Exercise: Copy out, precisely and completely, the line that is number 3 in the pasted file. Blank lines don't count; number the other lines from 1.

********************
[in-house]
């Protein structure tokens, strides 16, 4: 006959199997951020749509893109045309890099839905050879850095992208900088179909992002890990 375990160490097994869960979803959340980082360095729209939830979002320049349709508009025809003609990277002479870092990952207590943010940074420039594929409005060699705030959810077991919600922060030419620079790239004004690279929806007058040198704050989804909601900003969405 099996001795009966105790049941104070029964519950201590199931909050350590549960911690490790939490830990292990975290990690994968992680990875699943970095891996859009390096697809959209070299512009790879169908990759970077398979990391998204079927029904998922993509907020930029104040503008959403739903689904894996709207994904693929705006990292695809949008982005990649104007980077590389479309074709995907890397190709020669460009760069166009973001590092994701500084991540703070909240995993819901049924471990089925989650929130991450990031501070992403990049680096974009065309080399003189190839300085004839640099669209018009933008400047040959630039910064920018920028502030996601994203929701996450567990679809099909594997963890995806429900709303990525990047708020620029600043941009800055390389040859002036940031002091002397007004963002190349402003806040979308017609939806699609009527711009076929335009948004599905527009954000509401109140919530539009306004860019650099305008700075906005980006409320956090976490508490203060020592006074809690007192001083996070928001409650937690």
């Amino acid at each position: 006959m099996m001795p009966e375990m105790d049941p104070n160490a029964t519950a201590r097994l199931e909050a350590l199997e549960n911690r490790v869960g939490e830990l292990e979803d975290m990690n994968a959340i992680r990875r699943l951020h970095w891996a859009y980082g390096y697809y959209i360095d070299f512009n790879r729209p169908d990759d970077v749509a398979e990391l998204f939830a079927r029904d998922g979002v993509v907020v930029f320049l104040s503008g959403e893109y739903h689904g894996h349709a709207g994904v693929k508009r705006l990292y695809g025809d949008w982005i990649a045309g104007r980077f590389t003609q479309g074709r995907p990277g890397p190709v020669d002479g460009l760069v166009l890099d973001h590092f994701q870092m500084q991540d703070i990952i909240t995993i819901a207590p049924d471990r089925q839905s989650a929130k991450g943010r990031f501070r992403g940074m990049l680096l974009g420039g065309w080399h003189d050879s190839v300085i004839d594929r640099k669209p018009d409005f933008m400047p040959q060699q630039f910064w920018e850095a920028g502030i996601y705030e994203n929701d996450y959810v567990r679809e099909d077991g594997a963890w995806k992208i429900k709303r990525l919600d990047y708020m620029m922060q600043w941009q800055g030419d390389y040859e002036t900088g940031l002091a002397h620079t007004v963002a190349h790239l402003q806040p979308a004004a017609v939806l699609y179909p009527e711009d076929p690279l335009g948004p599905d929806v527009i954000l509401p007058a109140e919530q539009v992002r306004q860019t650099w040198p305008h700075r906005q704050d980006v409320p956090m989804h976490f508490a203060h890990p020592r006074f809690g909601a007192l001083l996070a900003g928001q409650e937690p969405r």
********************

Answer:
């Amino acid at each position: 006959m099996m001795p009966e375990m105790d049941p104070n160490a029964t519950a201590r097994l199931e909050a350590l199997e549960n911690r490790v869960g939490e830990l292990e979803d975290m990690n994968a959340i992680r990875r699943l951020h970095w891996a859009y980082g390096y697809y959209i360095d070299f512009n790879r729209p169908d990759d970077v749509a398979e990391l998204f939830a079927r029904d998922g979002v993509v907020v930029f320049l104040s503008g959403e893109y739903h689904g894996h349709a709207g994904v693929k508009r705006l990292y695809g025809d949008w982005i990649a045309g104007r980077f590389t003609q479309g074709r995907p990277g890397p190709v020669d002479g460009l760069v166009l890099d973001h590092f994701q870092m500084q991540d703070i990952i909240t995993i819901a207590p049924d471990r089925q839905s989650a929130k991450g943010r990031f501070r992403g940074m990049l680096l974009g420039g065309w080399h003189d050879s190839v300085i004839d594929r640099k669209p018009d409005f933008m400047p040959q060699q630039f910064w920018e850095a920028g502030i996601y705030e994203n929701d996450y959810v567990r679809e099909d077991g594997a963890w995806k992208i429900k709303r990525l919600d990047y708020m620029m922060q600043w941009q800055g030419d390389y040859e002036t900088g940031l002091a002397h620079t007004v963002a190349h790239l402003q806040p979308a004004a017609v939806l699609y179909p009527e711009d076929p690279l335009g948004p599905d929806v527009i954000l509401p007058a109140e919530q539009v992002r306004q860019t650099w040198p305008h700075r906005q704050d980006v409320p956090m989804h976490f508490a203060h890990p020592r006074f809690g909601a007192l001083l996070a900003g928001q409650e937690p969405r």